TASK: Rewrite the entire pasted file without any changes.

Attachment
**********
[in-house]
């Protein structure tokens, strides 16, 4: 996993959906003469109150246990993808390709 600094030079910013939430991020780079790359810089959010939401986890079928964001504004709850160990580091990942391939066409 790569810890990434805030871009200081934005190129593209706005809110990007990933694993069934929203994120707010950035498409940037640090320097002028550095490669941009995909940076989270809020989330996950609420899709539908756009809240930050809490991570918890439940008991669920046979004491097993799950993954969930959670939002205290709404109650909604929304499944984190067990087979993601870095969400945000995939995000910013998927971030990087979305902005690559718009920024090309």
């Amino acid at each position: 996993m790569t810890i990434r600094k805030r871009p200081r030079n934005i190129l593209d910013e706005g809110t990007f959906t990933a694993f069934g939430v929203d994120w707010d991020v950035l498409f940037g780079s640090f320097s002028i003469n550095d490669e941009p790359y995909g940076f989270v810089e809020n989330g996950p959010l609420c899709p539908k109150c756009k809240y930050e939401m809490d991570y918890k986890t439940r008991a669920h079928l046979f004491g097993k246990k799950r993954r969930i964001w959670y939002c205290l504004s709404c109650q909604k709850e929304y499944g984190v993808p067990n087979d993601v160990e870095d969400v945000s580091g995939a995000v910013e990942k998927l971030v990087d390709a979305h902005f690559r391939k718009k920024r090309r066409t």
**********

[in-house]
């Protein structure tokens, strides 16, 4: 996993959906003469109150246990993808390709 600094030079910013939430991020780079790359810089959010939401986890079928964001504004709850160990580091990942391939066409 790569810890990434805030871009200081934005190129593209706005809110990007990933694993069934929203994120707010950035498409940037640090320097002028550095490669941009995909940076989270809020989330996950609420899709539908756009809240930050809490991570918890439940008991669920046979004491097993799950993954969930959670939002205290709404109650909604929304499944984190067990087979993601870095969400945000995939995000910013998927971030990087979305902005690559718009920024090309």
């Amino acid at each position: 996993m790569t810890i990434r600094k805030r871009p200081r030079n934005i190129l593209d910013e706005g809110t990007f959906t990933a694993f069934g939430v929203d994120w707010d991020v950035l498409f940037g780079s640090f320097s002028i003469n550095d490669e941009p790359y995909g940076f989270v810089e809020n989330g996950p959010l609420c899709p539908k109150c756009k809240y930050e939401m809490d991570y918890k986890t439940r008991a669920h079928l046979f004491g097993k246990k799950r993954r969930i964001w959670y939002c205290l504004s709404c109650q909604k709850e929304y499944g984190v993808p067990n087979d993601v160990e870095d969400v945000s580091g995939a995000v910013e990942k998927l971030v990087d390709a979305h902005f690559r391939k718009k920024r090309r066409t």